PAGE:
If he can insinuate himself into the service of some singer, no matter how humble, he is in his glory. He performs his professional duties toward him or her with the loving tenderness of a true artist. I know a tonsorial artist who in his day was the special hair-dresser of Grisi, Mario, and other famous singers of both sexes. He knows more stories about them than their biographers do, and is always telling them. One of his favorites is to the effect that he used to preserve all the combings from the heads of his patrons in the operatic line, which he made up as souvenirs, tied to a card with pink, blue or whatever colored ribbon their one-time owner favored.
The Mementos Commanded a Ready Sale
among the admirers of the divinities they represented. At one time there was such a run on the hair of one singer that he could not supply the demand legitimately. Happily, however, his wile’s crowning glory was of the same color, so he cut it off close and got enough for it in retail lots to open one of the finest shops in New York.
At least, so he told me; and as he was shaving me at the time I did not like to run the risk of impugning his veracity.
There is a legend current in the craft of a theatrical hairdresser who fell in love with a popular actress he was frequently called upon to beautify. He confessed his devouring passion on his knees but she laughed him to scorn. More than that, she insisted on his continuing his ministrations to her and made him the butt of her heartless gibes while he was devoting himself to enhance her loveliness. The iron entered his soul and he swore vengeance. One night, when he had to prepare her for a most important part, he surpassed himself in the splendor of her crowning decoration. Having finished, he anointed her golden locks with a compound of a peculiarly fascinating aromatic odor, which so attracted his callous enslaver’s notice that she asked him what it was.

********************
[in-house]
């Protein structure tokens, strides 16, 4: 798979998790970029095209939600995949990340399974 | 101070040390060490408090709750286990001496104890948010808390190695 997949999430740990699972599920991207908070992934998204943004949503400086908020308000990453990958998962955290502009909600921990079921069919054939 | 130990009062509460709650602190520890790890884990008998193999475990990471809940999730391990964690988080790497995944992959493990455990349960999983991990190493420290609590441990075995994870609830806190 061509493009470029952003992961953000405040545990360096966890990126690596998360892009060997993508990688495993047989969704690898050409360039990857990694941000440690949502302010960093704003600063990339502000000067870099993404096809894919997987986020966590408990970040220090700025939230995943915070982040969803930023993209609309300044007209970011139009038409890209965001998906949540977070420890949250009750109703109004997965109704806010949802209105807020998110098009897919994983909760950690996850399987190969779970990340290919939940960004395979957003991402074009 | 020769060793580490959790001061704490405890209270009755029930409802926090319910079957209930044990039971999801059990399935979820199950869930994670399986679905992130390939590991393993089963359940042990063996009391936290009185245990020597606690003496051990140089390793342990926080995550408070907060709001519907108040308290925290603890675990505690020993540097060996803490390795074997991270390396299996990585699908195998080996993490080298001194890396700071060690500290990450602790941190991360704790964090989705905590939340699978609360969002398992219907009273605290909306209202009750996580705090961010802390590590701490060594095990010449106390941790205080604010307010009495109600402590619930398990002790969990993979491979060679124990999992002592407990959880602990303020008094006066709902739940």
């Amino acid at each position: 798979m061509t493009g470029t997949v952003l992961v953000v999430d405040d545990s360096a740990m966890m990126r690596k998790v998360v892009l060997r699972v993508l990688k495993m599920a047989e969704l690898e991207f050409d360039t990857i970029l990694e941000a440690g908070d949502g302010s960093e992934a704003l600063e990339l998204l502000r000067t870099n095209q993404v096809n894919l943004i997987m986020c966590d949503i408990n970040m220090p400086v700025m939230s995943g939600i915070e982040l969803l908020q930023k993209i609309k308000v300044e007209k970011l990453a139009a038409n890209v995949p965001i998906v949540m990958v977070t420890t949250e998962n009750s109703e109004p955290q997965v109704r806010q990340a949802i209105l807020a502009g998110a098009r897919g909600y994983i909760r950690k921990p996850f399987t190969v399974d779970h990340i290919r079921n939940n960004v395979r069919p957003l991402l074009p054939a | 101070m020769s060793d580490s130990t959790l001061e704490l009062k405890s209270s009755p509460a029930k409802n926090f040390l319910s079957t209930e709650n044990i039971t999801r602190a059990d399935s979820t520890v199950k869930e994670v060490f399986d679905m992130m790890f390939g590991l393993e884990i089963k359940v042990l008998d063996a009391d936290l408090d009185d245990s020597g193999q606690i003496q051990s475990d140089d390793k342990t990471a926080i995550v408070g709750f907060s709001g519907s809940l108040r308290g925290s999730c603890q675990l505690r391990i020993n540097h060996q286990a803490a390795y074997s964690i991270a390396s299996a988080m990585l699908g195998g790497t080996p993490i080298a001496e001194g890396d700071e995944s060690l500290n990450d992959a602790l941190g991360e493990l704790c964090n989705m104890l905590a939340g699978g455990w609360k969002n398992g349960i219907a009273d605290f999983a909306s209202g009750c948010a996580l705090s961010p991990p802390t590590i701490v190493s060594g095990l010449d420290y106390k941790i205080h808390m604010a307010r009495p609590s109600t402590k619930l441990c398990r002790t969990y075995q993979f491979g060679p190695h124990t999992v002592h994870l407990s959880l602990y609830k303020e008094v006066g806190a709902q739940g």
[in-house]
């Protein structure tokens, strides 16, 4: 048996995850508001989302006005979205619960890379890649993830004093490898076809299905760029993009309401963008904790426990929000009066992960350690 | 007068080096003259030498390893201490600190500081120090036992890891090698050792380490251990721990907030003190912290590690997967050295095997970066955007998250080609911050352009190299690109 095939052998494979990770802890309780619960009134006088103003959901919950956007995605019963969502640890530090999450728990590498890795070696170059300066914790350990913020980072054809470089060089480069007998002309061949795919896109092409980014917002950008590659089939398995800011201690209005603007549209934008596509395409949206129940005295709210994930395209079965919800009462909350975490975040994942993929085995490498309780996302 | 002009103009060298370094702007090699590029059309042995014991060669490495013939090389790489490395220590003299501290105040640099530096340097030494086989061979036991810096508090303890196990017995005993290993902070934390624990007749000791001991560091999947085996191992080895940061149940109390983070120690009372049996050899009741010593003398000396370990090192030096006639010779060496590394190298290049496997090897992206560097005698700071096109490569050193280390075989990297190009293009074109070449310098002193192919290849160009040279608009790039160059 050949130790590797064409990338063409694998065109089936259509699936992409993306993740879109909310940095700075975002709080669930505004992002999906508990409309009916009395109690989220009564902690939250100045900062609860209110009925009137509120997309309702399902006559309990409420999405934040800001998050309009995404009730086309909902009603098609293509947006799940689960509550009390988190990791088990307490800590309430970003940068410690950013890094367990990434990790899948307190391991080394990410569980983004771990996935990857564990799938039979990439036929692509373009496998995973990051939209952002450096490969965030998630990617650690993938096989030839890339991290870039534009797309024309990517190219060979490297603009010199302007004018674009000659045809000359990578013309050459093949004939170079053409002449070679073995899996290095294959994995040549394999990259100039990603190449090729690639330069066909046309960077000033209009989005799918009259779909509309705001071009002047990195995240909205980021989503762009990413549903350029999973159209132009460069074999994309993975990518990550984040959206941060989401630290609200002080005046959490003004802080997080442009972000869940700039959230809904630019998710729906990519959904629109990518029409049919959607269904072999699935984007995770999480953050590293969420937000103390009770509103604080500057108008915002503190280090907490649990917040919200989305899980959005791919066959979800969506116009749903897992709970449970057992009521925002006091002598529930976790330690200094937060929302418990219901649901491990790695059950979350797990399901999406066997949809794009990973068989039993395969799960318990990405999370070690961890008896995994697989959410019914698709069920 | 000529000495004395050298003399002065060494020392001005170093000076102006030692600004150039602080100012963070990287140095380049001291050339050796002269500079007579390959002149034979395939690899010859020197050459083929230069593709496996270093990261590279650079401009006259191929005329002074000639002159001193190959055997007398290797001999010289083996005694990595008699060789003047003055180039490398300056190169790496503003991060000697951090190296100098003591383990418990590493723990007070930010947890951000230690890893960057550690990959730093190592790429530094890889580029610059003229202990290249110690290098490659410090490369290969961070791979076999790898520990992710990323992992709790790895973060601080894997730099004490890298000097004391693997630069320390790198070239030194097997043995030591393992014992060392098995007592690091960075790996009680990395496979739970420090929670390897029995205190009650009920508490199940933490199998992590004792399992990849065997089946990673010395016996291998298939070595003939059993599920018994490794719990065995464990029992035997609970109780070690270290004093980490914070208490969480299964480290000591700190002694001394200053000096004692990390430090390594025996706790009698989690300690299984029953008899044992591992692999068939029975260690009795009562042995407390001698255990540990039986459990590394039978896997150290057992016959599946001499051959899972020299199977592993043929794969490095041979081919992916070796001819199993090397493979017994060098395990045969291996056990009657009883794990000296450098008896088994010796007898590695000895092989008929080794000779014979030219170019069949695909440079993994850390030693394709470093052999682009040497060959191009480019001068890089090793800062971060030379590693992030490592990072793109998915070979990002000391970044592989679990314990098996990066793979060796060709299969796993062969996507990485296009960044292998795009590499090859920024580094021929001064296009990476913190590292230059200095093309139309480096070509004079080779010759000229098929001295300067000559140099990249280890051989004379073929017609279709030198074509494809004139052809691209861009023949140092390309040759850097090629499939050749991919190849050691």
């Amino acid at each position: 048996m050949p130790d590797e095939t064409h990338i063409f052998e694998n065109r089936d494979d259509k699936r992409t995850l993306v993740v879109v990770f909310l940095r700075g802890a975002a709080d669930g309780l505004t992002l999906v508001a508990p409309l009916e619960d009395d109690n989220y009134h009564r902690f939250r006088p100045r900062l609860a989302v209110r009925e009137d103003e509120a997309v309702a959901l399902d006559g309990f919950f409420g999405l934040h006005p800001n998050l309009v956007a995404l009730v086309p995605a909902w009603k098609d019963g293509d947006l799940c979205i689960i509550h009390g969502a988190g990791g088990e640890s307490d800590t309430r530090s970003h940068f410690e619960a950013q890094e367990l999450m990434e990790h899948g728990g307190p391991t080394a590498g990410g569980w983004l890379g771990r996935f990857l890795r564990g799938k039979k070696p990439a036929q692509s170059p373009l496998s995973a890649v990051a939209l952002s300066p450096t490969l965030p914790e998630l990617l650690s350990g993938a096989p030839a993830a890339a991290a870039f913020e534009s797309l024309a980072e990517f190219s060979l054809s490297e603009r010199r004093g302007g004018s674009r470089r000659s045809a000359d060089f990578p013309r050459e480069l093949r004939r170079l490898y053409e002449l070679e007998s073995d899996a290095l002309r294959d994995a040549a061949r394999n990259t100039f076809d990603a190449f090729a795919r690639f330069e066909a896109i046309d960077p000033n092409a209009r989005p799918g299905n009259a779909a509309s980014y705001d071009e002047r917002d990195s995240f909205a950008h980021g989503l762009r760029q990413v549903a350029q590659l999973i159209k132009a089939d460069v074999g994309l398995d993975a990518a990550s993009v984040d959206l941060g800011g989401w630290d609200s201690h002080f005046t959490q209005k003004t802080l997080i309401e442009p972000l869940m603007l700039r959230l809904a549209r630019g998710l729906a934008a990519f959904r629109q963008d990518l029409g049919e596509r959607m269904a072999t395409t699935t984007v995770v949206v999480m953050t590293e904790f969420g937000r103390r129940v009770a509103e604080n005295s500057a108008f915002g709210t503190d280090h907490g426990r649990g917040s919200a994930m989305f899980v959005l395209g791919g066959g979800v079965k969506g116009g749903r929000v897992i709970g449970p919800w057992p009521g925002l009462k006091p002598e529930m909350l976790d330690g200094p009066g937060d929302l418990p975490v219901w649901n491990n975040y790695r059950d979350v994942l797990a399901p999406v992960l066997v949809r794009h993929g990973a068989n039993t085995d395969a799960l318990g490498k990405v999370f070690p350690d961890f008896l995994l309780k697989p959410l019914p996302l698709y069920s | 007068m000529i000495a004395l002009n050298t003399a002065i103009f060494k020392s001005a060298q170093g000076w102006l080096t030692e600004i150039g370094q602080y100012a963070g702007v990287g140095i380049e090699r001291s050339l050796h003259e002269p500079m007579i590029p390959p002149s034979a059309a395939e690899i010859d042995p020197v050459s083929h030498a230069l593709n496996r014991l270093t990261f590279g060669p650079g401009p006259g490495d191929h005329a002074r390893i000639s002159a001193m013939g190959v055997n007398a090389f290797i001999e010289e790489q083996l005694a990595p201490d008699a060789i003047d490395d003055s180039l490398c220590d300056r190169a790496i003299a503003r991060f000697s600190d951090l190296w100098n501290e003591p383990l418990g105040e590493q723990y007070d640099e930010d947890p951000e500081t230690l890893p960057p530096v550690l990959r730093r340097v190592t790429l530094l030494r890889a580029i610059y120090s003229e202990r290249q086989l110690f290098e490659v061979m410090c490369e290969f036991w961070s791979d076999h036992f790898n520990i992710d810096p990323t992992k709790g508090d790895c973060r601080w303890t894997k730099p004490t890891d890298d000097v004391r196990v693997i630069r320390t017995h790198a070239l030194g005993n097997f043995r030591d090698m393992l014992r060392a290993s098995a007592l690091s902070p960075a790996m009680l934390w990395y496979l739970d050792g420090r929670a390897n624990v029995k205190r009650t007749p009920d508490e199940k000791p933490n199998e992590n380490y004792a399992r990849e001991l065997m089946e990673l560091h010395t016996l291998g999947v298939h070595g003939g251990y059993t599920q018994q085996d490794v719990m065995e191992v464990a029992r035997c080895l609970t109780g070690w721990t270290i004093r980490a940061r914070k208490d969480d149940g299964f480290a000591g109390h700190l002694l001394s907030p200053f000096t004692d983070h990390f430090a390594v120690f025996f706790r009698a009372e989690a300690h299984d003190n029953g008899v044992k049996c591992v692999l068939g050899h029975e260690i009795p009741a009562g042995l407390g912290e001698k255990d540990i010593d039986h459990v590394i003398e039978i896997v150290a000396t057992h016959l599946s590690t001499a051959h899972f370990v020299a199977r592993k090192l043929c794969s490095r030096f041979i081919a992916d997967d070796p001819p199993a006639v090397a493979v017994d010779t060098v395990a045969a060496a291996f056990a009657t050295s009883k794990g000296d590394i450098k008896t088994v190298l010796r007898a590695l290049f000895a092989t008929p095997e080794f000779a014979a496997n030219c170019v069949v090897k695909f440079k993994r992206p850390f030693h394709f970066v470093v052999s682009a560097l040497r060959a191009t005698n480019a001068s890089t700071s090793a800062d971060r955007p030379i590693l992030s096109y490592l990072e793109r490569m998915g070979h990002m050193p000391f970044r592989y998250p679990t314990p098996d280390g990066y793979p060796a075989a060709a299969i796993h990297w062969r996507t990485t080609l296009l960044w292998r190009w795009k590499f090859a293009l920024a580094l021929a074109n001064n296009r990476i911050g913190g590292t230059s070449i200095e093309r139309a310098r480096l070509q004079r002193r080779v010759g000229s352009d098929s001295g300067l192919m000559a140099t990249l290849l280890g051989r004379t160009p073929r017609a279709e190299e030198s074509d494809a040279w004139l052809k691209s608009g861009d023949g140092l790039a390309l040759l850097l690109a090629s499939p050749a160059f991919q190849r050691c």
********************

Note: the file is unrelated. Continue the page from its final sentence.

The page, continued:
“It is a mixture of my own, madame,” he replied. “I call it the last breath of love.”
The actress remarked that she would call him a fool, and he bowed and withdrew. A few minutes later, when she appeared behind the footlights, instead of the roar of applause which she expected, she was hailed with a tempestuous scream of laughter.
Her discarded lover had had his revenge. He had dyed her golden locks with a chemical which turned pea green as soon as it was dry. She dresses what hair she has left herself now, while he is boss of a five-cent shaving emporium, never speaks to any lady but his landlady, and has a Chinaman to do his washing. But he buys a seat in the front row every time she plays, and feasts his eyes on the remainder of his vengeance.
The Boston [MA] Globe 13 January 1884: p. 9
Mrs Daffodil’s Aide-memoire: No doubt the would-be lover found this a most piquant revenge, despite his demotion to the five-cent emporium. Mrs Daffodil suggests that the verdant-haired actress could have easily made a career change to the circus where brightly-tinted hair is desirable, if not a requisite. She also would have made a brilliant mermaid-in-a-tank attraction.
As for the opera-lover, one hopes that he compensated his wife for the loss of her hair with a selection of stylish wigs and a holiday in Paris.
Mrs Daffodil has previously written about a noted theatrical wig-maker and a Court Hairdresser. Other discussions of historic barbering and hair-dressing may be found in this page’s “Hair and Hair-dressing” category.
Mrs Daffodil invites you to join her on the curiously named “Face-book,” where you will find a feast of fashion hints, fads and fancies, and historical anecdotes
You may read about a sentimental succubus, a vengeful seamstress’s ghost, Victorian mourning gone horribly wrong, and, of course, Mrs Daffodil’s efficient tidying up after a distasteful decapitation in A Spot of Bother: Four Macabre Tales.